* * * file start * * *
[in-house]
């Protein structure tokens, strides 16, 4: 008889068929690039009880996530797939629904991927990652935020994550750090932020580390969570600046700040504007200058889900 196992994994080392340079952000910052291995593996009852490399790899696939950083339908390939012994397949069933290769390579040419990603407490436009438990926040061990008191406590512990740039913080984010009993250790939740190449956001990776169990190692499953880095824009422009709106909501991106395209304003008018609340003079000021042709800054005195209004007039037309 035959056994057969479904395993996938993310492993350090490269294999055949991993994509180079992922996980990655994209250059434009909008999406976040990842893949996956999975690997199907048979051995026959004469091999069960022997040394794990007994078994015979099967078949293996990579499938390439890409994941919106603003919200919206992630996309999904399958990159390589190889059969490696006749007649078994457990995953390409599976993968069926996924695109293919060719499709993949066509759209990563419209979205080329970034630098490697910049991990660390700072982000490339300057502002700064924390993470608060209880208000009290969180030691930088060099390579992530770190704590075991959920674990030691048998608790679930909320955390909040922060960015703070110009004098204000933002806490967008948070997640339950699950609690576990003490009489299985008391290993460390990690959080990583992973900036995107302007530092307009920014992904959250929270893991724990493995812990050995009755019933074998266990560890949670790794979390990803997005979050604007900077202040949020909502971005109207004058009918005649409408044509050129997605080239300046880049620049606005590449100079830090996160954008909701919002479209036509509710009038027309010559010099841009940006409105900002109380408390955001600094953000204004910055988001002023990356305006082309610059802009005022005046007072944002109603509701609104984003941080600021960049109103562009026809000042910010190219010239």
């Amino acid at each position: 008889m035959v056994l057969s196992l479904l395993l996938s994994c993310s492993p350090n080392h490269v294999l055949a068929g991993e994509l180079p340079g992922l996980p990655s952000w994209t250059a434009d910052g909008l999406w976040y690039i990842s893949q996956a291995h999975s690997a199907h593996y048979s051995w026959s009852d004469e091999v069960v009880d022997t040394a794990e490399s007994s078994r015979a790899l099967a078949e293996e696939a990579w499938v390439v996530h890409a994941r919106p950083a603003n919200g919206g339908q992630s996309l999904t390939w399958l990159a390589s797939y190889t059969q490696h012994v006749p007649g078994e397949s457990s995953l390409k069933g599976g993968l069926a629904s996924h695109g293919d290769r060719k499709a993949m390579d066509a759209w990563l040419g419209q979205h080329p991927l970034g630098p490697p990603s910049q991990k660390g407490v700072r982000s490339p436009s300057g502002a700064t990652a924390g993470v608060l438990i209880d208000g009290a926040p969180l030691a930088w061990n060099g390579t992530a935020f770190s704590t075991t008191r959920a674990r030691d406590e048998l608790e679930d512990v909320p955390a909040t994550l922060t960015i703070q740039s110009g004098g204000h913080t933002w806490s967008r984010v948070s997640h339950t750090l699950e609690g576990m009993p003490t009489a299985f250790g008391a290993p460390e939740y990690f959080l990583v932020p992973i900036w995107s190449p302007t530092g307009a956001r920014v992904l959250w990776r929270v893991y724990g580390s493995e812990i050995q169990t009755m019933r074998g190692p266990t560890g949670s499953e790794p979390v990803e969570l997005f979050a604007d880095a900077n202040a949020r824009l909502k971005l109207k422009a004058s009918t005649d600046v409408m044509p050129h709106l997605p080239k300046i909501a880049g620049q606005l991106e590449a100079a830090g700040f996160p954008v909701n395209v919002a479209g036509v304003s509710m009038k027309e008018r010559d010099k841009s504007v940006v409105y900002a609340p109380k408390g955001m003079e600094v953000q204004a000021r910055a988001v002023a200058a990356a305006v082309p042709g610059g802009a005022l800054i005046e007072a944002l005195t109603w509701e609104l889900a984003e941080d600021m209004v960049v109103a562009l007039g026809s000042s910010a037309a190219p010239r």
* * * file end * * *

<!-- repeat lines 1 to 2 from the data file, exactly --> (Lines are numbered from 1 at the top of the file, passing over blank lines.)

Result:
[in-house]
């Protein structure tokens, strides 16, 4: 008889068929690039009880996530797939629904991927990652935020994550750090932020580390969570600046700040504007200058889900 196992994994080392340079952000910052291995593996009852490399790899696939950083339908390939012994397949069933290769390579040419990603407490436009438990926040061990008191406590512990740039913080984010009993250790939740190449956001990776169990190692499953880095824009422009709106909501991106395209304003008018609340003079000021042709800054005195209004007039037309 035959056994057969479904395993996938993310492993350090490269294999055949991993994509180079992922996980990655994209250059434009909008999406976040990842893949996956999975690997199907048979051995026959004469091999069960022997040394794990007994078994015979099967078949293996990579499938390439890409994941919106603003919200919206992630996309999904399958990159390589190889059969490696006749007649078994457990995953390409599976993968069926996924695109293919060719499709993949066509759209990563419209979205080329970034630098490697910049991990660390700072982000490339300057502002700064924390993470608060209880208000009290969180030691930088060099390579992530770190704590075991959920674990030691048998608790679930909320955390909040922060960015703070110009004098204000933002806490967008948070997640339950699950609690576990003490009489299985008391290993460390990690959080990583992973900036995107302007530092307009920014992904959250929270893991724990493995812990050995009755019933074998266990560890949670790794979390990803997005979050604007900077202040949020909502971005109207004058009918005649409408044509050129997605080239300046880049620049606005590449100079830090996160954008909701919002479209036509509710009038027309010559010099841009940006409105900002109380408390955001600094953000204004910055988001002023990356305006082309610059802009005022005046007072944002109603509701609104984003941080600021960049109103562009026809000042910010190219010239």